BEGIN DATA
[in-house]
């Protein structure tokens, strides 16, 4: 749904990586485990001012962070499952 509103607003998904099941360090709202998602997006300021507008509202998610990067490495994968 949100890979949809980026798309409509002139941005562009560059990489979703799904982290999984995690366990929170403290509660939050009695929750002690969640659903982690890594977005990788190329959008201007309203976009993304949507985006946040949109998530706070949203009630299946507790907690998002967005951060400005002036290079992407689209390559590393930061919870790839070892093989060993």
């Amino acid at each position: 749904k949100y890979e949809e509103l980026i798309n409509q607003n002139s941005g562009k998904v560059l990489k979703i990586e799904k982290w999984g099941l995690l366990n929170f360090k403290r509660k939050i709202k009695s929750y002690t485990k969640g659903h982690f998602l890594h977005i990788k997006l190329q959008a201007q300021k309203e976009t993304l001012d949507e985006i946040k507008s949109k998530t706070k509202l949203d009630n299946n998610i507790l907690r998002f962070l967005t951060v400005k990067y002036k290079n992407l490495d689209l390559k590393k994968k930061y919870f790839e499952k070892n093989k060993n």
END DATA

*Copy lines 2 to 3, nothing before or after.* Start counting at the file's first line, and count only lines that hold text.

């Protein structure tokens, strides 16, 4: 749904990586485990001012962070499952 509103607003998904099941360090709202998602997006300021507008509202998610990067490495994968 949100890979949809980026798309409509002139941005562009560059990489979703799904982290999984995690366990929170403290509660939050009695929750002690969640659903982690890594977005990788190329959008201007309203976009993304949507985006946040949109998530706070949203009630299946507790907690998002967005951060400005002036290079992407689209390559590393930061919870790839070892093989060993």
């Amino acid at each position: 749904k949100y890979e949809e509103l980026i798309n409509q607003n002139s941005g562009k998904v560059l990489k979703i990586e799904k982290w999984g099941l995690l366990n929170f360090k403290r509660k939050i709202k009695s929750y002690t485990k969640g659903h982690f998602l890594h977005i990788k997006l190329q959008a201007q300021k309203e976009t993304l001012d949507e985006i946040k507008s949109k998530t706070k509202l949203d009630n299946n998610i507790l907690r998002f962070l967005t951060v400005k990067y002036k290079n992407l490495d689209l390559k590393k994968k930061y919870f790839e499952k070892n093989k060993n």